Hip Abductor Exercise
hip abductor and adductor exercises offer any cosmetic effects
on a full body workout since I will already be doing a quad/glute
exercises? In other words, can it be deleted?
Both direct hip
abductor and adductor
work can be considered optional on a full body workout. Exercising
these muscles will not melt away fat in the hip area as exercise
info-mercials would suggest. In addition, exercising these smaller
muscles may not significantly increase metabolism. The adductor
muscles could be considered a moderately sized muscle, but
it can also be exercised during quad/glute exercises with a wider
stance. The gluteus medius
and minimus is only
worked with hip abductor work. The tensor
fasciae latae is exercised during standing hip abductor exercises,
but not during seated abductor movement. The tensor fasciae latae
can be exercised on hip flexion movement like leg
raises or sit-ups.
I only recommend working direct hip adductor exercises on a full
body workout when the individual engages in a sport that may
benefit from lateral motion or when these muscles may be particularly
weak (see Hip
Abductor Weakness). The gluteus medius and minimus are involved
in hip stabilization during locomotion, particularly running.
Hip abductor flexibility and strengthening exercises can help
protect against iliotibial
band syndrome in distance runners.
Hip Flexor Exercise
What cosmetic effect does exercising the Hip Flexors have?
Can this be deleted?
exercises may be omitted because they utilize a relatively
small muscle group. Hip flexor exercises may also may be omitted
if you have weak
abdominals. To be on the safe side, I often encourage beginners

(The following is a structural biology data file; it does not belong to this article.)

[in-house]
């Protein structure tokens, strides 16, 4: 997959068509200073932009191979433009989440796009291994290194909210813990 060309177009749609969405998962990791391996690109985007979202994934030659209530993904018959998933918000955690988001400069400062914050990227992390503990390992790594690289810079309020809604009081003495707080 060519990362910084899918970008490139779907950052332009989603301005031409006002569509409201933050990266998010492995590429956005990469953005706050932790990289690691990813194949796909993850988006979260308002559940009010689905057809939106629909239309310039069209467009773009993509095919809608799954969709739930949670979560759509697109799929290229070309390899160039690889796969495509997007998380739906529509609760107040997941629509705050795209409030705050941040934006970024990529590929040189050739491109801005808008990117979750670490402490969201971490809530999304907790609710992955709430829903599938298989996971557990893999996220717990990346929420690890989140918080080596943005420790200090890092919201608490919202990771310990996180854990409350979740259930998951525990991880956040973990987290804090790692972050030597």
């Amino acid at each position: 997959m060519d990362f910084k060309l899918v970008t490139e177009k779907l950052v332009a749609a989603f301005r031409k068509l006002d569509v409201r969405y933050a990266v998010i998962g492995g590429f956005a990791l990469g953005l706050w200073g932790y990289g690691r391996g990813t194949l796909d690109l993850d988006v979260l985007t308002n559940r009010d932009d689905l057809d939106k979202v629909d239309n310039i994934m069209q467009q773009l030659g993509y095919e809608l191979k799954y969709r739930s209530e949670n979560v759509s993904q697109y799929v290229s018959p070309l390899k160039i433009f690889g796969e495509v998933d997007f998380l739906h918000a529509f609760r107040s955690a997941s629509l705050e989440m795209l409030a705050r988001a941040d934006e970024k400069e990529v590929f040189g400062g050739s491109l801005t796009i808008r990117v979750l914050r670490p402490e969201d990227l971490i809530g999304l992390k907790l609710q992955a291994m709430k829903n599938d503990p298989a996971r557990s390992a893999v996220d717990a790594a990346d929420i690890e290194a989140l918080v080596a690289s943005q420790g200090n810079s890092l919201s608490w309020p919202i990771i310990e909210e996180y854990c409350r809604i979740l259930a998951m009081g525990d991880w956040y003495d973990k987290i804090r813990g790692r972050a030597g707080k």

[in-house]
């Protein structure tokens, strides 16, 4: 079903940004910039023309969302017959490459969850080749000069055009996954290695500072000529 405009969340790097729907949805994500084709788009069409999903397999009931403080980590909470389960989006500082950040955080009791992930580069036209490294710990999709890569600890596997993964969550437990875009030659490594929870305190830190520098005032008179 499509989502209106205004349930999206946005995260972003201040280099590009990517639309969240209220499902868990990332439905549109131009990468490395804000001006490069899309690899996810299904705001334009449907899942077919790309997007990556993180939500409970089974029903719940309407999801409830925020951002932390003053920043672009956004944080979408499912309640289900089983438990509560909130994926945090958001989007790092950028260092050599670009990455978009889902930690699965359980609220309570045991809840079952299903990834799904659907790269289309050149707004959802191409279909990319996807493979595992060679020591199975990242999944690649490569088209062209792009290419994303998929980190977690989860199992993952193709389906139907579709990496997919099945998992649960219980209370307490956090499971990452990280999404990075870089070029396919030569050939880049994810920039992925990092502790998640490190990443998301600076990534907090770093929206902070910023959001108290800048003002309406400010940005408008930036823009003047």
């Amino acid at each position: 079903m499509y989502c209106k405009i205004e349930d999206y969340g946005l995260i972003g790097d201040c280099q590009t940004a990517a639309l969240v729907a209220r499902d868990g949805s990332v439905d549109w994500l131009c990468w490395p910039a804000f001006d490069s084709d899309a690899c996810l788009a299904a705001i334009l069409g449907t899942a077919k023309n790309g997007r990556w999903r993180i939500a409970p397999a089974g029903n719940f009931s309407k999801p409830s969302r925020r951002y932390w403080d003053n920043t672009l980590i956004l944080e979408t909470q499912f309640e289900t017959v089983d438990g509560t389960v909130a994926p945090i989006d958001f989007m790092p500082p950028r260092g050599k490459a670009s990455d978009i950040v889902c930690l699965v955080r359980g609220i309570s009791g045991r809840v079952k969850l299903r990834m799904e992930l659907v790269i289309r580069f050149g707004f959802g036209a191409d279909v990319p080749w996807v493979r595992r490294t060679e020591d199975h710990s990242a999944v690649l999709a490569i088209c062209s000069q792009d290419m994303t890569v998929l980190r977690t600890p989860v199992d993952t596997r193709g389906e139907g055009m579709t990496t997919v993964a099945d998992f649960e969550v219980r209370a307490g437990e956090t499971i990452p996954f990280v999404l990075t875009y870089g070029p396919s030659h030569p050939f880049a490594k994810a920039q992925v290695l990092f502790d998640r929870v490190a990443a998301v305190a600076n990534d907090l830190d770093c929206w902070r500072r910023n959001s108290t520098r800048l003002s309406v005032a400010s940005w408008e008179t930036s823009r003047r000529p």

to wait on implementing direct hip flexor work until they can
sufficiently strengthen the abdominal muscles.
Many people mistakenly buy into the info commercials' idea
of the lower abdominals. See lower
abdominal myth. The major muscle involved in hip flexion
is the iliopsoas which
lies quite deep in the hip. Perhaps, this is why there is confusion
regarding the conjectured lower abs. Other hip
flexor muscles are more superficial. The hip flexors are
important in certain athletic movements that involve hip flexion
like sprinting, jumping and kicking
ups and Leg-Hip
Raises are basic exercises that can be performed for more
fit individuals for both the abdominals
and hip flexors. Incidentally, direct obliques
work is also optional since obliques
are indirectly involved in abdominal exercises.
My trapezius muscle easily gets overdeveloped giving me
a thick-neck/round-shouldered look, yet I don't do shrugs or
upright rows. Could my one set of lat-pulldowns be causing this?
When most people mention the trapezius, they are commonly
referring to the upper
trapezius. I assume this is your problem area. Incidentally,
the middle and
rotate the scapula
upward when the arm is raised as in the shoulder presses,
upright rows, lateral and front raises. The upper trapezius will
act a stabilizer
during these motions and other exercises that require holding
heavy weights. This may include exercises from any type of deadlift,
Olympic type lift to even heavy arm curls. Pulldowns
involve opposite muscles (levator
since the scapula
downward rotates as the shoulder
adducts or extends.
It is possible the levator
scapula which lies anterior and proximal the traps could
be over developed from pulldowns. However, I would not suspect